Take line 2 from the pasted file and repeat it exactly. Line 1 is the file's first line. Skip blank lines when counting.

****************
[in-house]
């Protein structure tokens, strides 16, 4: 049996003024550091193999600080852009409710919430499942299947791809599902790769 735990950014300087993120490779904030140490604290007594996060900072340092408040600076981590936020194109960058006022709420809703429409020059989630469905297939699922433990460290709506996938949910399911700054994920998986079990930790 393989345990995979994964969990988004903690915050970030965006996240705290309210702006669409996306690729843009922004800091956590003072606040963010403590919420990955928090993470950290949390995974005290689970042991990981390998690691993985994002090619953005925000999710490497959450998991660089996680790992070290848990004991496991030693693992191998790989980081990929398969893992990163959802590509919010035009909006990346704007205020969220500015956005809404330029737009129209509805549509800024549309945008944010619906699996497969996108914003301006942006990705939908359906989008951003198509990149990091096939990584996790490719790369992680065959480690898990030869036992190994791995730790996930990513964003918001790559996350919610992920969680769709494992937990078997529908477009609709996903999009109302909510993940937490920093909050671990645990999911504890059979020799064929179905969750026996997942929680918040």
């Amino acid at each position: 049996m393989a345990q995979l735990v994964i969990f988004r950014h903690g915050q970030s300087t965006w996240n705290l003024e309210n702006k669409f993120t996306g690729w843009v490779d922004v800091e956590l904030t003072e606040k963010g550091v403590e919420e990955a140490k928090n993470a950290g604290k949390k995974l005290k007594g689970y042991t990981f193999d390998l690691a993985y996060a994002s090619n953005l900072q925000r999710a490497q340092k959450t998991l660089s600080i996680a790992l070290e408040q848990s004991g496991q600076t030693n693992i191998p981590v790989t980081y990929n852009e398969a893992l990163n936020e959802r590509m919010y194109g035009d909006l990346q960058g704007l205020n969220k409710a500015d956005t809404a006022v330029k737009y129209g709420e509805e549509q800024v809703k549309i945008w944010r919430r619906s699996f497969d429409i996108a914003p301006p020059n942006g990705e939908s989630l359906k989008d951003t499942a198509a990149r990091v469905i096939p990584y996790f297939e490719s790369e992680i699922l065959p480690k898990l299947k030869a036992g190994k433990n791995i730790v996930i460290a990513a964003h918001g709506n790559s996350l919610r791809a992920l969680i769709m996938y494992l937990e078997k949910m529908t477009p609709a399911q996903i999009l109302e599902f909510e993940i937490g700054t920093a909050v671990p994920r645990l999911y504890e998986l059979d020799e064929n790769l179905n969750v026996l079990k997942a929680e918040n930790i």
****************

């Protein structure tokens, strides 16, 4: 049996003024550091193999600080852009409710919430499942299947791809599902790769 735990950014300087993120490779904030140490604290007594996060900072340092408040600076981590936020194109960058006022709420809703429409020059989630469905297939699922433990460290709506996938949910399911700054994920998986079990930790 393989345990995979994964969990988004903690915050970030965006996240705290309210702006669409996306690729843009922004800091956590003072606040963010403590919420990955928090993470950290949390995974005290689970042991990981390998690691993985994002090619953005925000999710490497959450998991660089996680790992070290848990004991496991030693693992191998790989980081990929398969893992990163959802590509919010035009909006990346704007205020969220500015956005809404330029737009129209509805549509800024549309945008944010619906699996497969996108914003301006942006990705939908359906989008951003198509990149990091096939990584996790490719790369992680065959480690898990030869036992190994791995730790996930990513964003918001790559996350919610992920969680769709494992937990078997529908477009609709996903999009109302909510993940937490920093909050671990645990999911504890059979020799064929179905969750026996997942929680918040």